The challenges kept coming though, and my step-father & I were helpless witnesses as the person we loved the most bravely endured this illness. While I adore pictures of me & my mother taken during the adventures of my childhood, I am convinced that she was never more beautiful than in those last months of her life. My mother lost her hair and lost an astounding amount of weight. But as those physical things fell away, it was as though her soul radiated through such temporal barriers. Her smile and her heart only grew more profoundly and breathtakingly gorgeous. All she wanted was to spend her last days with her family, on the farm that she loved, in the house she had painstakingly restored. She wanted to be surrounded by her friends and her books and her dogs. I am grateful that she had this.
In 2008, May the 15th fell on a Thursday. My mother died at 5:15am on 5/15. It does not matter how old you are when it happens, the moment you become an orphan changes you forever. There will never again be someone to parent you through life's challenges, to protect you from the pains of the world, to stand in your corner whether you are right or wrong with a parent's love. I called Auntie at 6am, I called the hospice nurse, I called the funeral home, I called my mother's friends. And then at 9:00am, I opened the slaughterhouse and I worked. My mother was the toughest human being I ever knew and she was a worker -- I had a legacy to live up to. On Friday, Joe & I planned the funeral, and on Saturday we endured the calling hours. I had a migraine, and I wore my favorite black hat that my mother loved. We buried my mother on a Sunday. The funeral home had lost power, but the staff had lit hurricane candles throughout the chapel. I have never seen so many flowers, and I was grateful for the people who overflowed the chapel. My mother's friends, her fellow teachers, her former students, farmers, local business people, my friends, our customers from the slaughterhouse. The outpouring of support was sincerely appreciated, and will never be forgotten.
I miss my mother every moment of every day. I doubt a human ever heals from such a profound experience, and I do not know that I would want to. My mother was a character, and was one of a kind. I am eternally grateful that I had her for a parent. As her illness progressed, my mother lost her ability to speak. My mother died on a Thursday; the last time she was able to speak was on the previous Monday. As I did every night, I told her I loved her before I fell asleep on the couch next to her hospital bed. That night, my mother was able to respond. Her last words to me were "I love you". In retrospect -- whatever words she used -- that was all my mother ever said to me.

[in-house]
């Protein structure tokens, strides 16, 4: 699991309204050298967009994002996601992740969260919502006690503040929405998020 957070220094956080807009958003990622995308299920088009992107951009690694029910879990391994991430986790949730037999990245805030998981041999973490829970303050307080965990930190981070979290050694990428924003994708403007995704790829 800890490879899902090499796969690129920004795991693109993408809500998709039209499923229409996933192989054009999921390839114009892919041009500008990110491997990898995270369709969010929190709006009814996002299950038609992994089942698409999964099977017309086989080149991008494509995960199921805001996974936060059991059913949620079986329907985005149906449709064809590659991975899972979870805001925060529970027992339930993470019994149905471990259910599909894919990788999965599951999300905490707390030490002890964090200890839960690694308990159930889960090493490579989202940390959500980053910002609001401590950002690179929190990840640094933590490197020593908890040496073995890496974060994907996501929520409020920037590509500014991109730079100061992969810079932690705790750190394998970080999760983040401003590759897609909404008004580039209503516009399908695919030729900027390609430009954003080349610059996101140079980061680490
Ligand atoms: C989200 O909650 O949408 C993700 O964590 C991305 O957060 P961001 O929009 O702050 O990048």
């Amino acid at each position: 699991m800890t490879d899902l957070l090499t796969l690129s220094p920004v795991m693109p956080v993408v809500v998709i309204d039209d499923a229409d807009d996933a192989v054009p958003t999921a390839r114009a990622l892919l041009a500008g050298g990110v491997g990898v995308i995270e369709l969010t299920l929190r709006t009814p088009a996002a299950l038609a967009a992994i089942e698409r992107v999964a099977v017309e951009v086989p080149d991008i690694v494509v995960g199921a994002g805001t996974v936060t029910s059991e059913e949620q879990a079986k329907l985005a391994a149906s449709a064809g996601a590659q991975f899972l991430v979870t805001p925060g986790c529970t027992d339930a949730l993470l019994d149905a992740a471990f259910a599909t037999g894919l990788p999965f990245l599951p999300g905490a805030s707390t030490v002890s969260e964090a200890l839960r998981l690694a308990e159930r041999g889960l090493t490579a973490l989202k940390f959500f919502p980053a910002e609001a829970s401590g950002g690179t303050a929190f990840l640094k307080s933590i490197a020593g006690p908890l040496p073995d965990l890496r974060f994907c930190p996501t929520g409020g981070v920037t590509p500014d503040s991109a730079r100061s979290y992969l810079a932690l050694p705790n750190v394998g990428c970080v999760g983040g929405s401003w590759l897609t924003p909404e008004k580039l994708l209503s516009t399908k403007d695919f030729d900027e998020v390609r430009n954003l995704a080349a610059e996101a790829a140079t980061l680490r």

Monday, May 7, 2012
As I write this, I am cooking Oreo the Goat. Oreo the Goat was the mother of Mary Beth, my bottle baby. While I was sorry to reach the conclusion that Oreo needed to meet a quick death, it actually ended up being in Mary Beth's best interest that she was already being fed on a bottle. Mary Beth and her brother Timmy were born on a cold January day. She was named after my current intern from Ohio State, and almost mirrors her sunny disposition. Oreo made it clear from the start that she had no problems with her daughter, but there was no way in the world that she would feed her. In contrast, Oreo allowed Timmy to nurse without problem, but was deadset that Mary Beth would not be allowed the same nutrition. Thus, I became Mary Beth's surrogate mother . . . and Mary Beth learned to drink her milk from a recycled Yuengling bottle!
If a new mother rejects a baby, I have found that this typically means the goat lacks proper maternal instinct. In that case, the goat has no place on a working farm. It will be sold, for the betterment of the rest of the herd and of the human. Every creature on this farm must contribute. If an experienced mother, however, rejects a baby, I have found that there is usually a reason why this happens. God has gifted humans with brains that cause us to analyze our behavior, but animals are blessed with the simplicity of acting with an instinct that involves no need for reason. Oreo was an older goat, and was thinner than I would have liked. Her instinct must have told her that she could only raise one baby. Timmy was the baby she chose, and Mary Beth became my baby.